Another Catholic group, the St Paul Newman Center in Fresno, California, is organizing a “Lent program on global warming.”

“Lent is a time we focus on how we can really connect to God\’s presence in our life and do something that is sacrificial. For us, it\’s a look at how we care for the environment while sacrificing some comforts for ourselves,” said Mary Hetherington, who helps teach the program.

The courses promote a “low-carbon diet” to reduce carbon emissions by 5,000 pounds (2,268 kilograms) in 40 days.

Among the lessons: dry your clothes on a clothesline instead of in a dryer, thus saving the equivalent of 100 pounds (45 kilograms) of carbon emissions.

“Try a media fast,” suggests The Regeneration Project. “It can be very rewarding to turn off TV, computers and radios a few nights a week and sit down to a board game with your family.”

Detox from the digital world

An Italian bishop in Modena has called for giving up texting during Lent in order to “detoxify from the virtual world and become one again.”

Across American universities, students are also giving up social networking websites like Facebook.

“The fundamental idea is to say if something is a distraction from prayer and fasting then to the extent possible, it should be given up,” explained Paul Griffiths, a professor in Catholic theology at Duke Divinity School.

“It\’s not a sin, it\’s a distraction,” he told AFP, adding that cyber asceticism is part of the traditions of the Catholic church, even though the Vatican has a YouTube channel and a website in eight languages.

The online discussion group “Give up Facebook for Lent” gives tips on how to avoid going online without missing virtual visits by “friends” on the 75 million-strong social networking website.

Nola Bozeman, a 42-year-old housewife in Apex, North Carolina, used to log on to Facebook every morning.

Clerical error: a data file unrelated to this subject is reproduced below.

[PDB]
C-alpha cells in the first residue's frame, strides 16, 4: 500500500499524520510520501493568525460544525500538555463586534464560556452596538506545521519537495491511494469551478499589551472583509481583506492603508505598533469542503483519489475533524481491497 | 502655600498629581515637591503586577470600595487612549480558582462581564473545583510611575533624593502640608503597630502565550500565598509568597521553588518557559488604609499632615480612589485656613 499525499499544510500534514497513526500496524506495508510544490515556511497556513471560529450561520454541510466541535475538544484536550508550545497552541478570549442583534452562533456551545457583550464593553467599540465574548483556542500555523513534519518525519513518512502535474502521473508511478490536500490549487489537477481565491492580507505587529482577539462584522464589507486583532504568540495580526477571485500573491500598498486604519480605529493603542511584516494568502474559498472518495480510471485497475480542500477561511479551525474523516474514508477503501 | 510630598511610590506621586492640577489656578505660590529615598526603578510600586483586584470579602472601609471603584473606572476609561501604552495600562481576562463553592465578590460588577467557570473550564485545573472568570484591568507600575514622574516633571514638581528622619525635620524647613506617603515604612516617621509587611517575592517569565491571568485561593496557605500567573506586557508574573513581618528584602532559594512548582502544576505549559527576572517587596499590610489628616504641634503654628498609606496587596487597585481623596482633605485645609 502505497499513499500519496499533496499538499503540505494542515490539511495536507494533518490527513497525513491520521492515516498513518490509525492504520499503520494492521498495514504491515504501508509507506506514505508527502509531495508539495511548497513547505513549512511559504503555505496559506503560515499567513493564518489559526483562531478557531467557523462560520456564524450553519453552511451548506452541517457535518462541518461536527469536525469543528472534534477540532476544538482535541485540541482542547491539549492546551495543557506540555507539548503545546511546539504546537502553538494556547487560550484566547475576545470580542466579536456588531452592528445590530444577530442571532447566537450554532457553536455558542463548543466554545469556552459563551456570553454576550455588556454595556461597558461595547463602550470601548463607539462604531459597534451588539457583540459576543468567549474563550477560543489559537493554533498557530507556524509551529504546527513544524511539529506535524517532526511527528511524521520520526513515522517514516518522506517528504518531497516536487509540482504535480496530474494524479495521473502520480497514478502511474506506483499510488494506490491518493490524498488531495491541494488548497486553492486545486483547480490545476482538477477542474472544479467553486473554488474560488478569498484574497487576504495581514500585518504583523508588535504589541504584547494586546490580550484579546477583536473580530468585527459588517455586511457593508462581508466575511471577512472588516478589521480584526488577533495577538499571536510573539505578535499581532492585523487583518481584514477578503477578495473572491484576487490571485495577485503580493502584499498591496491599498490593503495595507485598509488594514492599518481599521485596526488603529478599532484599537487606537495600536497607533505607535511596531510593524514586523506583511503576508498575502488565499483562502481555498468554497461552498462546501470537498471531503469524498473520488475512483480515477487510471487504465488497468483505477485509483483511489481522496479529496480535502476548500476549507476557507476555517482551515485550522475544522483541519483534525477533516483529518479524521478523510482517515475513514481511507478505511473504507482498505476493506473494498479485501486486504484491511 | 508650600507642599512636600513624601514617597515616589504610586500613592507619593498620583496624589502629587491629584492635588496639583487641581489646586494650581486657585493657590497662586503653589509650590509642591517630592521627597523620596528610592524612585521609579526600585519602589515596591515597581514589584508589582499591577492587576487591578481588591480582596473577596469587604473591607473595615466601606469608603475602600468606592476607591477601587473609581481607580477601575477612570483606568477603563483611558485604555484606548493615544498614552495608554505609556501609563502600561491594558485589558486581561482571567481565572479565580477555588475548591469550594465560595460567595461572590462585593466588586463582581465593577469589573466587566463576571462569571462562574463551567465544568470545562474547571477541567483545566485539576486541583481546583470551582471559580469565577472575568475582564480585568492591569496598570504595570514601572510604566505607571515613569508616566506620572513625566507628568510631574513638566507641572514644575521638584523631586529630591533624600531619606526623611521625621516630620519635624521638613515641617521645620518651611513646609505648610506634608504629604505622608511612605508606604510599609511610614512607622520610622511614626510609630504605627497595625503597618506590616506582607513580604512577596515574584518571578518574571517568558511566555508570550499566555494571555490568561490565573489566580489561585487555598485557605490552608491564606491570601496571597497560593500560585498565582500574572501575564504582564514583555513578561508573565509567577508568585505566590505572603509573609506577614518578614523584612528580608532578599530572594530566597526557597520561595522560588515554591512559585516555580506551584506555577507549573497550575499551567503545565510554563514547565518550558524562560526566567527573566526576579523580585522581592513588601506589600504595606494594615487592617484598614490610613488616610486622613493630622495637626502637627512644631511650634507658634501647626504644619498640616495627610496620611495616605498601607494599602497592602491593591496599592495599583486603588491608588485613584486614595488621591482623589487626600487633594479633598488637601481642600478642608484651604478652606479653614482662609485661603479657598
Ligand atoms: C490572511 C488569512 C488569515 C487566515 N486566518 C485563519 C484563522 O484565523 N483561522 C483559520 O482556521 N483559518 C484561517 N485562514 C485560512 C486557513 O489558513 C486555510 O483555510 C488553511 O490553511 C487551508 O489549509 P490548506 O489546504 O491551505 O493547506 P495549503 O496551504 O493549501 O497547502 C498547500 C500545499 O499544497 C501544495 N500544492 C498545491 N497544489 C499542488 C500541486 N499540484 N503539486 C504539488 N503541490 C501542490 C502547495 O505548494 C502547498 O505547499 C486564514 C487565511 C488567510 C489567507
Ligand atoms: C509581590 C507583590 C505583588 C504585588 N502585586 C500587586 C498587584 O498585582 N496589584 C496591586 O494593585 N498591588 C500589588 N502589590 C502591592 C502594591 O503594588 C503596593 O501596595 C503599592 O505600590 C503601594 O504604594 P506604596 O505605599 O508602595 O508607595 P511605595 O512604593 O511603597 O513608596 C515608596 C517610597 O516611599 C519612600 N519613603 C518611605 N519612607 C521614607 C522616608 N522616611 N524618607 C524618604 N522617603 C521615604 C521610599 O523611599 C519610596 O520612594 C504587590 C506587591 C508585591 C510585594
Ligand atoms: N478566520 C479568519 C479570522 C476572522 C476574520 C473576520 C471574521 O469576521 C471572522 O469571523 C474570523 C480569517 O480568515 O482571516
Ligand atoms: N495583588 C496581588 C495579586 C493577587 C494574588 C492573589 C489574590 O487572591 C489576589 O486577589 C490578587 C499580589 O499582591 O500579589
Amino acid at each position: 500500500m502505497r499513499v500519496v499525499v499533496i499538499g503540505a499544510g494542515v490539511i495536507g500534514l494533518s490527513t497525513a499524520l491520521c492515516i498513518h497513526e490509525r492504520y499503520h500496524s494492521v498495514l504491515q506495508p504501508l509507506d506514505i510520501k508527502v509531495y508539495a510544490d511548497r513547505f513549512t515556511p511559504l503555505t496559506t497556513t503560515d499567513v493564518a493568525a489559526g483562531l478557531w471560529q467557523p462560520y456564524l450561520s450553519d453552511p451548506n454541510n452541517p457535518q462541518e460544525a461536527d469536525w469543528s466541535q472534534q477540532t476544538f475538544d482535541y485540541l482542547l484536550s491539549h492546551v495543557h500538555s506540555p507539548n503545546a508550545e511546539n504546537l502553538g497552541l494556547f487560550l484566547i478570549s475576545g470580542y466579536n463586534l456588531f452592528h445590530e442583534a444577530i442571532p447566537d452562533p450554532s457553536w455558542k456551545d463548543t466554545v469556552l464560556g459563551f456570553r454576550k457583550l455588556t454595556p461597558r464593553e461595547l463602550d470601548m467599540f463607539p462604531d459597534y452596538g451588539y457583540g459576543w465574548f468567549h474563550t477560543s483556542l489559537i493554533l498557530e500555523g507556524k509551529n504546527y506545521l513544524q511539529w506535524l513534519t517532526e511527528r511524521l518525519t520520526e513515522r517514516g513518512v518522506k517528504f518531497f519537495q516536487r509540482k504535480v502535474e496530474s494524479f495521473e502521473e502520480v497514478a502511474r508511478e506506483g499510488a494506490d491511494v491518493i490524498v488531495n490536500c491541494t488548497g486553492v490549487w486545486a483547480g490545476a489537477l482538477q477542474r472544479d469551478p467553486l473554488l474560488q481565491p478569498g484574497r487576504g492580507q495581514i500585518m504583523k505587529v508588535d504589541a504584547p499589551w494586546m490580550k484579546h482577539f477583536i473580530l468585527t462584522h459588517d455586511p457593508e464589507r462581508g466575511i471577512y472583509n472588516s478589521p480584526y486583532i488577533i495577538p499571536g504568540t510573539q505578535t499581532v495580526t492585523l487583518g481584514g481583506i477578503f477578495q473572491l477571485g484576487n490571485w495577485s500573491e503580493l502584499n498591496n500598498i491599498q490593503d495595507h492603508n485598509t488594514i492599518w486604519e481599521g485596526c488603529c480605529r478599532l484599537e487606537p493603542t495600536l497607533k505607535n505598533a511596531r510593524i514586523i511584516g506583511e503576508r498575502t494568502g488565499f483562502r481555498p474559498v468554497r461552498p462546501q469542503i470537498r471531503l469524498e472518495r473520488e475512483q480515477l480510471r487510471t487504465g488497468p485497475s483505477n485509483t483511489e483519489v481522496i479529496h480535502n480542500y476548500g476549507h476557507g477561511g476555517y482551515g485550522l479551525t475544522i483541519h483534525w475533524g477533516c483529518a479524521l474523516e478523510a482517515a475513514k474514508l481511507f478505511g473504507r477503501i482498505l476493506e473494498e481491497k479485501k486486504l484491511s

“It was becoming an obsession,” she acknowledged. But she has now decided to deprive herself of the Internet.

“I thought if I spent half the amount of time I spend on Facebook in prayer or service, it would draw me closer to God.”

Arnie\’s Youth Corps will keep California green

Governor Arnold Schwarzenegger announced the creation of a youth environmental corps tasked with protecting California\’s verdant ecology, while training for future employment in the emerging ‘green economy.

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At least 1,000 young Californians in the program, aged 16 to 24, will be paid with funds from President Barack Obama\’s recently-approved federal stimulus plan, Schwarzenegger said in a statement.

“President Obama and I share similar priorities right now when it comes to helping the economy rebound and creating a greener California and America,” Schwarzenegger said in a statement.

Green jobs for youth ‘at risk’

“In California we will utilize federal economic stimulus funds and public-private partnerships to help stimulate our economy while initiating actions to improve our environment,” said Schwarzenegger, who stressed that the jobs are targeted toward youth considered “at-risk” of failing academically, foundering in the work place or getting into trouble with the law.

“Green jobs are exactly what our economy and environment need right now — and the California Green Corps targets that need, while helping at-risk young adults realize a brighter future,” the governor said.

The program will consist of a minimum of 10 regional Green Corps throughout California — at least one regional in each of California\’s nine economic regions.

The program, which gets off the ground as a 20-month pilot program, makes use of at least 10 million dollars in federal economic stimulus funds from the US Department of Labor and an additional 10 million from public-private partnerships, the governor said.